In fact, this may be the only way to conjure up some sort of positive value on a potential win ticket. In 2004, an unredeemed $2 ticket and program from Affirmed's victory in the 1978 Kentucky Derby sold for more than $22,000. By the way, if a ticket goes unclaimed for set period of time, the money goes back to the state, like with lotteries. In 2003, $5,000 won someone a 1973 win ticket on Secratariat's Kentucky Derby victory. You can actually go on ebay today and for $40 ($45.95 including shipping and handling) purchase a $2 win ticket from Seattle Slew's Belmont victory. When you factor in inflation, we're talking a $150 return on your original investment—far more lucrative then the 10 cents return one would have garnered cashing out at the window. Ironically, you can make more profit holding the losing $2 Belmont tote ticket of a Triple Crown candidate in the long run than cashing out if he won. One savvy seller is hawking multiple losing $2 Belmont win tickets of Big Brown’s 2008 disappointing attempt at the Crown for $3 with shipping and handling included. Heck he made 20 cents on the tickets via inflation alone. Before you go spouting off that there isn’t a market for said items, seller “norebounds” has already vended three of seven expired tote tickets since the start of the year. Of course, these tickets are purchased from a New York Racing Authority machine with the Belmont brand imprinted on the paper, but the fact of the matter is, the $2 souvenir bet can be more lucrative than cashing out at win bet on a Triple Crown underlay the day of the race. Sad.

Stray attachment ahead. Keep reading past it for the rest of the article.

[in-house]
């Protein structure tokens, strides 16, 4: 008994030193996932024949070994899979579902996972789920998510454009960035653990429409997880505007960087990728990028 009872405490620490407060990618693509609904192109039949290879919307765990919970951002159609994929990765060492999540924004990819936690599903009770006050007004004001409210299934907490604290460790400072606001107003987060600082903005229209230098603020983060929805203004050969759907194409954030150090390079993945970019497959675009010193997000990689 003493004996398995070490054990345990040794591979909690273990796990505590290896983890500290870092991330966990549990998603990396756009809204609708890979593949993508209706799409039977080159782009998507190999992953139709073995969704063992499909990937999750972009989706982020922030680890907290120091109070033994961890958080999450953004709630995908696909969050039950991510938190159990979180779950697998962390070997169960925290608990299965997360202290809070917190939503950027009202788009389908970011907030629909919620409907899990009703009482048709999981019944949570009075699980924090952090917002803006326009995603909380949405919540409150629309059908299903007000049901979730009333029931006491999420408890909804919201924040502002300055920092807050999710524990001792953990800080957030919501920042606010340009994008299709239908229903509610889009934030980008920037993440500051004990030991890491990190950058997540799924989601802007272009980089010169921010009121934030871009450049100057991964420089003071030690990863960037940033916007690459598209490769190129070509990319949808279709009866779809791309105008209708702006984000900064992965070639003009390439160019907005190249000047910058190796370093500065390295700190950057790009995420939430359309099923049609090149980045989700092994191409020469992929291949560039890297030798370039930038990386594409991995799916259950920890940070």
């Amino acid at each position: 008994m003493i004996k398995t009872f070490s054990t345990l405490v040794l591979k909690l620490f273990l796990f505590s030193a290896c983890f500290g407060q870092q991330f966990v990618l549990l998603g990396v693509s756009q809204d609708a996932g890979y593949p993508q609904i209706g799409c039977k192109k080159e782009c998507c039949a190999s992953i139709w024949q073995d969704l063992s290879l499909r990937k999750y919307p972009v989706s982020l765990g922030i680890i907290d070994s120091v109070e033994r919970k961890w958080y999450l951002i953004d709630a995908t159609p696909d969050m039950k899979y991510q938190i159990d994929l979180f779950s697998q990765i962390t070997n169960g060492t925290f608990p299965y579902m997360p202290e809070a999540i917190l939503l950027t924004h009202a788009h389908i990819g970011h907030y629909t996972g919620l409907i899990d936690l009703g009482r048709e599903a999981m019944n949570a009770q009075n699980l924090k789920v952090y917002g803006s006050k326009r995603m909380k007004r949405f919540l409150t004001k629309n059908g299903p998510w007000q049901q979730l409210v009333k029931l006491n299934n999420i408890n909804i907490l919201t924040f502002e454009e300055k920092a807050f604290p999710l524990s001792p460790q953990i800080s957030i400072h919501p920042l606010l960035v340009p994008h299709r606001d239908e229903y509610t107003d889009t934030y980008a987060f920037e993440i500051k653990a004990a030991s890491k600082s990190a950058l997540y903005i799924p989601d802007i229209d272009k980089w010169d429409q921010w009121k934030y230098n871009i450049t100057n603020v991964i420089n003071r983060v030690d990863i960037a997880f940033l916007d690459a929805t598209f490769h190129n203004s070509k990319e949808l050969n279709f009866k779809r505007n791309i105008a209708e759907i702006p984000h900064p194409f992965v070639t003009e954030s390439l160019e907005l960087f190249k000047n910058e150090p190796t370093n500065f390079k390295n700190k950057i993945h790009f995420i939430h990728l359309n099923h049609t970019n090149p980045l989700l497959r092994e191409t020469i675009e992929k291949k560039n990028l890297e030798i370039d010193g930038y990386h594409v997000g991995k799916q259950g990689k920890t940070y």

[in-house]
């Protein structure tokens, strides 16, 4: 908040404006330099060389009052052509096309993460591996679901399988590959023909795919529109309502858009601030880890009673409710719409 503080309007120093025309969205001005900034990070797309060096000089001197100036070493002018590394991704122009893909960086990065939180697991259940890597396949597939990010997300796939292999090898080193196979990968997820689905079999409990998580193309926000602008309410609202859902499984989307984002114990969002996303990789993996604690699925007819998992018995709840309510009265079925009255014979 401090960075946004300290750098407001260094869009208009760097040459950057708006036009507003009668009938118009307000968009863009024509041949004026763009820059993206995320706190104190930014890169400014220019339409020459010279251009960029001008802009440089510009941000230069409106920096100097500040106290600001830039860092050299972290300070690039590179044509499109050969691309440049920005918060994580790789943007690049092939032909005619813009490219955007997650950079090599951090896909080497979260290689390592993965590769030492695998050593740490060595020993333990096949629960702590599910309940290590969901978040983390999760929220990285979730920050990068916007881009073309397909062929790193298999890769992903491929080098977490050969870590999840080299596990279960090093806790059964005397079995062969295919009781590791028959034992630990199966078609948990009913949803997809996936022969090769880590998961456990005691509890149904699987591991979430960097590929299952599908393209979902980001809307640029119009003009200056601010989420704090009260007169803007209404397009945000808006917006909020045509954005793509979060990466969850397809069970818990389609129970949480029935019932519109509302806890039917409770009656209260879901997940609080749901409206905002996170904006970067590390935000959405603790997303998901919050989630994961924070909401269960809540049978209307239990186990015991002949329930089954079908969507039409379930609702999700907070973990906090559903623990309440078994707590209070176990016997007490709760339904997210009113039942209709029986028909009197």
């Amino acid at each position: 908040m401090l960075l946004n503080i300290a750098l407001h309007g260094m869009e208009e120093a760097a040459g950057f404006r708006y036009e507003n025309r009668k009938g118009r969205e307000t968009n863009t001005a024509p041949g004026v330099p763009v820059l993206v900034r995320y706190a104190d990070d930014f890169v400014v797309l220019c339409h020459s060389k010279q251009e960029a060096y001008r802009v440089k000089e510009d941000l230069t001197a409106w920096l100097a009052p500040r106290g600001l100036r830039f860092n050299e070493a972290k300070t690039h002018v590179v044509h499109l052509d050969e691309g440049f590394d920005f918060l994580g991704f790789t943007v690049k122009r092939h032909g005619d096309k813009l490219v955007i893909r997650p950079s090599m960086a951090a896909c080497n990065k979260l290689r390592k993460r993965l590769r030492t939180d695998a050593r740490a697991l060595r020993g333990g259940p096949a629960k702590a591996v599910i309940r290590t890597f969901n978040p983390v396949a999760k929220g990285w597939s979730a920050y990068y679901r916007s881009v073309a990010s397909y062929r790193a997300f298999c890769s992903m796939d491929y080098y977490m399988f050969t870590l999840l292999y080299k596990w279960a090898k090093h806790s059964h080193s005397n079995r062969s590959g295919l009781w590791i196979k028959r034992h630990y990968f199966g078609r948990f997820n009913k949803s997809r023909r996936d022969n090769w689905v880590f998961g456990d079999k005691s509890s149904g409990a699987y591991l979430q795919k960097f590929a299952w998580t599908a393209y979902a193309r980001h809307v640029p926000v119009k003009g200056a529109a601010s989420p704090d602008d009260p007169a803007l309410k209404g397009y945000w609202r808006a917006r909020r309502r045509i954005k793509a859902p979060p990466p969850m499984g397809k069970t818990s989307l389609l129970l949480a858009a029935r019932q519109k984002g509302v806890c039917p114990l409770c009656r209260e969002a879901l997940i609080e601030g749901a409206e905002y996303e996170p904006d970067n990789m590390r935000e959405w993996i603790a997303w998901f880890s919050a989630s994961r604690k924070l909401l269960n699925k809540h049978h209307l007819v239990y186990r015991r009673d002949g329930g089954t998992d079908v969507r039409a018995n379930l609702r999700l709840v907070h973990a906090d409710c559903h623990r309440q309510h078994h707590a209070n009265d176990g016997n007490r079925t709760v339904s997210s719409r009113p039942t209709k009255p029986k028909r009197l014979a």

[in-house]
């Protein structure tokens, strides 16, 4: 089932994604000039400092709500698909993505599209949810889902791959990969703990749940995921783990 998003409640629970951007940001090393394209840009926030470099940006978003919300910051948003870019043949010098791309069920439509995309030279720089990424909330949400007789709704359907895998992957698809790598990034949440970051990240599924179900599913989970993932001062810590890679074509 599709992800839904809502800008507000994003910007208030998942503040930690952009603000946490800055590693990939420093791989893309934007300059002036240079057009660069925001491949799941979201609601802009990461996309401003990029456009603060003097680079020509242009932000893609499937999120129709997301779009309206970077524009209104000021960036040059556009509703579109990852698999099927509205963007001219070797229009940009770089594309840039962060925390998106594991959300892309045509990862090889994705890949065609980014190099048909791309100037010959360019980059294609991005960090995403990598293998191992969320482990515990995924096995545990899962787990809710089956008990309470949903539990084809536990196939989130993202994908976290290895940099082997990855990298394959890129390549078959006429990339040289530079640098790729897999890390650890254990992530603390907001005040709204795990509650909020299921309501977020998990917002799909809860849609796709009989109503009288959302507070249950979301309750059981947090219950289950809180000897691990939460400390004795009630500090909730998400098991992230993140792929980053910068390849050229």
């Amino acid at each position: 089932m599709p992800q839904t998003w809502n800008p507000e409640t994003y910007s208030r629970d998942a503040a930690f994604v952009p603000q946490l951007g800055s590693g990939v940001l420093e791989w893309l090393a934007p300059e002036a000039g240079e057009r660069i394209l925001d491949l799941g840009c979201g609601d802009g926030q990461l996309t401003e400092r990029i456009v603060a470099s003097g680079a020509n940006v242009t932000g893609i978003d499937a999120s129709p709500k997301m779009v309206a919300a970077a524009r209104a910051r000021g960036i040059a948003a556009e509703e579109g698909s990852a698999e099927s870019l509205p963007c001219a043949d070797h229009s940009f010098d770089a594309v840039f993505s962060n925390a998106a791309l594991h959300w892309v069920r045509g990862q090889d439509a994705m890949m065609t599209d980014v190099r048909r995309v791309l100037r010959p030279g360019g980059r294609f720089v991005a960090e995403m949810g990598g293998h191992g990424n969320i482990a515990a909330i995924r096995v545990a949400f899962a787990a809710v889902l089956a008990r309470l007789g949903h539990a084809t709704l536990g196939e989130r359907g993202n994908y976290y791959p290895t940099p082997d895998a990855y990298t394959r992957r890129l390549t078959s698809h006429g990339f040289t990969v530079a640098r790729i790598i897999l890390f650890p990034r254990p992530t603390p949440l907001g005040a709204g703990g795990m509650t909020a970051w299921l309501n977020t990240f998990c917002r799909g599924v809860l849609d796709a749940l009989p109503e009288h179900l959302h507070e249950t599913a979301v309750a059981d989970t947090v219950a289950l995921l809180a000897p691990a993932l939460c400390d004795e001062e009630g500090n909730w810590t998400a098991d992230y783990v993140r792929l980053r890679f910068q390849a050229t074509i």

Measuring Impact on Belmont Stakes Betting Odds
How much these souvenir bets lessen a favorite's price in today's Belmont Stakes Betting Odds is probably pretty negligible on the surface, and almost considerably less than in the 1970s and earlier when 85% of the handle was taken at the track versus 85% wagered off-site today with the installment of computerized tote systems. At most, they probably move a price 30-40 cents, but again, talking value and ROI this is a 10% difference or more in win probability and critical to one's potential return if investing sizable money in the runner. Even without the Belmont branded ticket, many people will buy a $2 souvenir bets to share in the moment, as a keepsake, or to flaunt in the future that they were on the winning side. I know I will.